Figure 1615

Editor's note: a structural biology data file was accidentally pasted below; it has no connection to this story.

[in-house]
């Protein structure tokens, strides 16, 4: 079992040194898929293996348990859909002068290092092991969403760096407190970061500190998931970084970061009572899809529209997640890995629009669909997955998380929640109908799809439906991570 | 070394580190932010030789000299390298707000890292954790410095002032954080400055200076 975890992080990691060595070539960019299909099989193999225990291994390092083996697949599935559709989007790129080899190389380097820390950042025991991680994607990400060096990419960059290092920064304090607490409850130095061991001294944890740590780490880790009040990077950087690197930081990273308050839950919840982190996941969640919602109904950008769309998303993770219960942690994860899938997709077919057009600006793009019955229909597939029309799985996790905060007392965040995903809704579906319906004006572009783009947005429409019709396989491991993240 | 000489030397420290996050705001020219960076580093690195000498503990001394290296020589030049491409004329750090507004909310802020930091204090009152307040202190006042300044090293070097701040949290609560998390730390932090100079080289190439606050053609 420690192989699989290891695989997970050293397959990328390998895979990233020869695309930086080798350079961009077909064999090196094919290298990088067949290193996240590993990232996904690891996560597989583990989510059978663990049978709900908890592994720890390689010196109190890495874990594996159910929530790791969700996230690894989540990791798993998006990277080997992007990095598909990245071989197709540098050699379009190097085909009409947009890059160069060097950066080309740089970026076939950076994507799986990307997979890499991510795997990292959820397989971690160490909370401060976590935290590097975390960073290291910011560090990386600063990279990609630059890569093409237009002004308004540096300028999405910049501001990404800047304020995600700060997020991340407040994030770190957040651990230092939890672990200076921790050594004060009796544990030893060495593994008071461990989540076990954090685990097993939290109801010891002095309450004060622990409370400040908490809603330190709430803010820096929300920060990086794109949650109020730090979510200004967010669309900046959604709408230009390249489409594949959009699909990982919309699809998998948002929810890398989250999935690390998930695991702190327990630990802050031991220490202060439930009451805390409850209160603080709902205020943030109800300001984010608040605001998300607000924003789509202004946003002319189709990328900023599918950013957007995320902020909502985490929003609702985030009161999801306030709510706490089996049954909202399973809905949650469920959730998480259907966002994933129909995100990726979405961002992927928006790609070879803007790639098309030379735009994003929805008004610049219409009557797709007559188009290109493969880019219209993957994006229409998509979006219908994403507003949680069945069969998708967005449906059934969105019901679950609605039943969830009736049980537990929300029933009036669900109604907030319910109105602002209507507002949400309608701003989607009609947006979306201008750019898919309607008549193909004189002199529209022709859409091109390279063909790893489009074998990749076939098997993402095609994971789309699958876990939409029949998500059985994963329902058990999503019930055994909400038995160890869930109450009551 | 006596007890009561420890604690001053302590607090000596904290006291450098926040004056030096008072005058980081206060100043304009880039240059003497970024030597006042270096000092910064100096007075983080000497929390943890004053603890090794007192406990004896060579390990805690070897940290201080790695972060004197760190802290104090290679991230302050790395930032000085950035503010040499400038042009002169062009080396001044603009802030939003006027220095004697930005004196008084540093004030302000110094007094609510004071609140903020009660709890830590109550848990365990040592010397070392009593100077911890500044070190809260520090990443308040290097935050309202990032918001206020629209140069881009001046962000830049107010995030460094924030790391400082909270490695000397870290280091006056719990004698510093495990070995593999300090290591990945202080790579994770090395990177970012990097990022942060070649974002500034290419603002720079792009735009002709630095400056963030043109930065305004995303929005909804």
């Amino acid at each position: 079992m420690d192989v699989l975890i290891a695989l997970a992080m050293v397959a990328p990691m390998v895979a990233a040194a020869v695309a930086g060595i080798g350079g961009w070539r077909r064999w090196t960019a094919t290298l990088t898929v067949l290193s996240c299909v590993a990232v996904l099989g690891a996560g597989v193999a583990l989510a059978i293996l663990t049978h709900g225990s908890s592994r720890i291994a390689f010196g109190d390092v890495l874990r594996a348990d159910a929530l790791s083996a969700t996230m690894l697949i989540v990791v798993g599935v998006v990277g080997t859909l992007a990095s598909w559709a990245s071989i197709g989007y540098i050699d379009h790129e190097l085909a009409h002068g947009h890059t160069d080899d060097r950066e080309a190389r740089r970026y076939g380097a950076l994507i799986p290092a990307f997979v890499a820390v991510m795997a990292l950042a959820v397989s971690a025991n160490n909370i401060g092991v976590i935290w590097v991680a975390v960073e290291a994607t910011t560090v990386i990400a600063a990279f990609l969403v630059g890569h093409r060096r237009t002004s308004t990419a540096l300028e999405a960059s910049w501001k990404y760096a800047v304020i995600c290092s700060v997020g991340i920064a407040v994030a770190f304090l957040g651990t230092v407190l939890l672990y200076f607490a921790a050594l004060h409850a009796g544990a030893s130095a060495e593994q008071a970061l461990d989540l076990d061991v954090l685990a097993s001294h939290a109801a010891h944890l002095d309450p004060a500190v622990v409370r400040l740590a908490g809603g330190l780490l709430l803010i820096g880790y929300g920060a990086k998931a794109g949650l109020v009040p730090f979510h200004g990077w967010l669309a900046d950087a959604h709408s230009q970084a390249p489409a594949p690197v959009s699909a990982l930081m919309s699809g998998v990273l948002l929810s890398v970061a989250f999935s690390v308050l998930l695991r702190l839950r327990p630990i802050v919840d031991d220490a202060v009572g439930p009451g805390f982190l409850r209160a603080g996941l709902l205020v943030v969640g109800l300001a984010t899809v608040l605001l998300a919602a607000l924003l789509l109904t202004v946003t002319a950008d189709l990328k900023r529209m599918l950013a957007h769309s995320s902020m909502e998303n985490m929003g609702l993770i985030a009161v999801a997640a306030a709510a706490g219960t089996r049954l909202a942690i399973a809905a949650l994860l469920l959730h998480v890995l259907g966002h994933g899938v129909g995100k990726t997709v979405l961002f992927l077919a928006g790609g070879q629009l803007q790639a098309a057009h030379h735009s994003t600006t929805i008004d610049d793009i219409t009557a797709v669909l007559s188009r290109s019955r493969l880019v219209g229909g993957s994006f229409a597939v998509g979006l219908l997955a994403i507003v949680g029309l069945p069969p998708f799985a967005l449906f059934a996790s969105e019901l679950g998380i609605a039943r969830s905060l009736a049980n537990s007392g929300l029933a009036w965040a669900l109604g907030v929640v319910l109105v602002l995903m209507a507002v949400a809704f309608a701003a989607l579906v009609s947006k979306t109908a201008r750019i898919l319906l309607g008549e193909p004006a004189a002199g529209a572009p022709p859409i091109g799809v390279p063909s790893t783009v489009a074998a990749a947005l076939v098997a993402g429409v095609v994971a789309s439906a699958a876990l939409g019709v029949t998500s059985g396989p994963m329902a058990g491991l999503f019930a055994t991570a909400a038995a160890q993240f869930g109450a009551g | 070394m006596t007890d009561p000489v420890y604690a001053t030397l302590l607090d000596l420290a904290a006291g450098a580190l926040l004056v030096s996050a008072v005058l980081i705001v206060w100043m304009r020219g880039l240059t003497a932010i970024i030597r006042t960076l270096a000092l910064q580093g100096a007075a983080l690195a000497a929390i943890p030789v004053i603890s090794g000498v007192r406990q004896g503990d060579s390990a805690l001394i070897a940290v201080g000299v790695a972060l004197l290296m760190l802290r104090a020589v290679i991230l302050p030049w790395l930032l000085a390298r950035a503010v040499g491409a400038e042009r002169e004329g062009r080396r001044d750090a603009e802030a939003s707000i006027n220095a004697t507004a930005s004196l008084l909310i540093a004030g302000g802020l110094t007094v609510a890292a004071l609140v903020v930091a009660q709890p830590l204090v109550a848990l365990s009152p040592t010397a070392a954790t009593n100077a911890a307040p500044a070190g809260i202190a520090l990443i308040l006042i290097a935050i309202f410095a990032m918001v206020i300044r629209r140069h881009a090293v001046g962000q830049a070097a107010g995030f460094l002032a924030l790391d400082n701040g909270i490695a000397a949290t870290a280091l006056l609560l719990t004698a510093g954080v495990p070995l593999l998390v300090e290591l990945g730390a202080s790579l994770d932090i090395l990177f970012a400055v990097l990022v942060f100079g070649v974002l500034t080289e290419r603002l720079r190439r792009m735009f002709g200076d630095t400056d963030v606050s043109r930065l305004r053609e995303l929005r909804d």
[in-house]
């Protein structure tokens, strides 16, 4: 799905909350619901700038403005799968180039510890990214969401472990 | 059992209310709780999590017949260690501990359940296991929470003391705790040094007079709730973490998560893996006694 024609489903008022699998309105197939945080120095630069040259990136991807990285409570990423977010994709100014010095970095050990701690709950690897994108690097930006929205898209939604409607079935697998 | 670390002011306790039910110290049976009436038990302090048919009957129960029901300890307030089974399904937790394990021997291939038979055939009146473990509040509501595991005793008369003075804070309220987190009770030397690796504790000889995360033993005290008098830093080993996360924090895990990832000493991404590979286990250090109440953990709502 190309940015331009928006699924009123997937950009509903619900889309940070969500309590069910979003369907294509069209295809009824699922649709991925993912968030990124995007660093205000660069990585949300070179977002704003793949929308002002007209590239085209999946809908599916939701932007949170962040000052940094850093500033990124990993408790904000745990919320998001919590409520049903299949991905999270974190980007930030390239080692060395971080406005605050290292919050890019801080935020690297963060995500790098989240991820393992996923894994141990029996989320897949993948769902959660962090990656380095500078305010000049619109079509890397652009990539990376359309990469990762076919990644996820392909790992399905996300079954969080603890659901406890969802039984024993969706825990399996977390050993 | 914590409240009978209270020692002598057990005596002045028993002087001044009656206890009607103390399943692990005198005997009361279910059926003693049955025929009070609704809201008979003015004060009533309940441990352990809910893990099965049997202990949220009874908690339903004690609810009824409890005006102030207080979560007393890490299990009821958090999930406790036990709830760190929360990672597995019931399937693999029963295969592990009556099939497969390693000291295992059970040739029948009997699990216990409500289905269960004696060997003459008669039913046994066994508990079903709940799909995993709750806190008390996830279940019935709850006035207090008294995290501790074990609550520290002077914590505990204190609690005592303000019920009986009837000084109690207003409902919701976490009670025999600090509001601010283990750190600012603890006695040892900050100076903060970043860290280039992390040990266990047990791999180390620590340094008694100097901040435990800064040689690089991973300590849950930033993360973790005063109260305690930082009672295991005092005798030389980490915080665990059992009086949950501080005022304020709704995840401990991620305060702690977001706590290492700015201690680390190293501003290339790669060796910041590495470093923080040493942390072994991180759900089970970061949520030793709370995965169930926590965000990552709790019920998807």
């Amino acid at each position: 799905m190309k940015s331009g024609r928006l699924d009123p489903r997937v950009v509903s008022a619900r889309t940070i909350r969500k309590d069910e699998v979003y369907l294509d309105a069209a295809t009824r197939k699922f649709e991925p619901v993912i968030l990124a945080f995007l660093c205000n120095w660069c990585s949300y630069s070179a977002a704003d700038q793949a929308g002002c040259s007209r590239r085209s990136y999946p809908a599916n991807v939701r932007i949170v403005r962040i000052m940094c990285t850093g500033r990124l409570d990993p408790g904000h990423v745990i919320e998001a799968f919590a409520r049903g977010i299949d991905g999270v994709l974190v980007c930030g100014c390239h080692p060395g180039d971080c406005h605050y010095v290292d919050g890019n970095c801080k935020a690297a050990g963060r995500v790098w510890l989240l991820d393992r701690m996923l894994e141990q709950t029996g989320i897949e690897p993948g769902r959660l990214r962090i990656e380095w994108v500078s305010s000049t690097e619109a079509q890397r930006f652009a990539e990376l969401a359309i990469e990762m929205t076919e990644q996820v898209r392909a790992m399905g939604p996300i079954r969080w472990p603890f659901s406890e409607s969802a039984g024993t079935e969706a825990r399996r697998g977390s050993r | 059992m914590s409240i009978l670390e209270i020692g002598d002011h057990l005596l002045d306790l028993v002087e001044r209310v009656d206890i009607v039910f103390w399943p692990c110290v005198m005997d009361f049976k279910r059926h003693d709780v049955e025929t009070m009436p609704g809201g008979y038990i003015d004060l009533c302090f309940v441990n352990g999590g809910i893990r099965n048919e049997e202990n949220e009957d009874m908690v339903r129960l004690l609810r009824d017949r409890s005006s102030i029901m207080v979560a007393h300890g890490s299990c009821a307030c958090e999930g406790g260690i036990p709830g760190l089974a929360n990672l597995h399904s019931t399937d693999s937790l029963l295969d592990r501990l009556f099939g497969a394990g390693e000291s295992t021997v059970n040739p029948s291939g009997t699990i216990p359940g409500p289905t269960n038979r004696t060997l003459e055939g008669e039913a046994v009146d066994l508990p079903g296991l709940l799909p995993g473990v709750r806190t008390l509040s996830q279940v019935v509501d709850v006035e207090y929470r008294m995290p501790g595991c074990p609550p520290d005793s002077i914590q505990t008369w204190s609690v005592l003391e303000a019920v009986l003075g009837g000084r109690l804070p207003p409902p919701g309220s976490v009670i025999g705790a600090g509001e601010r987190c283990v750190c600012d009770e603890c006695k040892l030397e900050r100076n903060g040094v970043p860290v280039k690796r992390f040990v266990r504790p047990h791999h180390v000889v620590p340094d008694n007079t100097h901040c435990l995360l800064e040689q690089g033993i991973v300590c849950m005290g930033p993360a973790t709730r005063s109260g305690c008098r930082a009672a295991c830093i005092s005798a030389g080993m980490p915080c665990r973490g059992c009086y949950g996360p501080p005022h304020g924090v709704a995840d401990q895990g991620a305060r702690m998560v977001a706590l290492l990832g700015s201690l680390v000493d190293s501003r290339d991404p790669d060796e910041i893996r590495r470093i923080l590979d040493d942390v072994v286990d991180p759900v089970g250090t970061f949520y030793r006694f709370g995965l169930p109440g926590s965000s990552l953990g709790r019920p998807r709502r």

Results of 4 years of experience monitoring outcomes by the North American Pediatric Renal Transplant Cooperative Study. These results suggest a statistically significant beneficial effect of donor-related matching (P < 0.05) when analyzing this allele with other effects unique to pediatric patients with regard to age. This figure displays the subgroup with a match at both the A and the B locus, or at neither, and compares that with the effect of adding a donor-related (DR) antigen on the percentage of renal allografts surviving after transplantation. Owing to the relatively short follow-up, small sample size (1558 patients), and nonimmunologic factors pertinent to pediatric transplantation, it is difficult to determine separate time-varying effects of class I versus class II matching. However, it does seem clear that no antigen matching has a worse prognosis at 1 year (72% graft survival) versus 1 or more antigen matching at each locus (1-year 81% survival, 2-year 69% survival). (From McEnery and Stablein [11]; with permission.)

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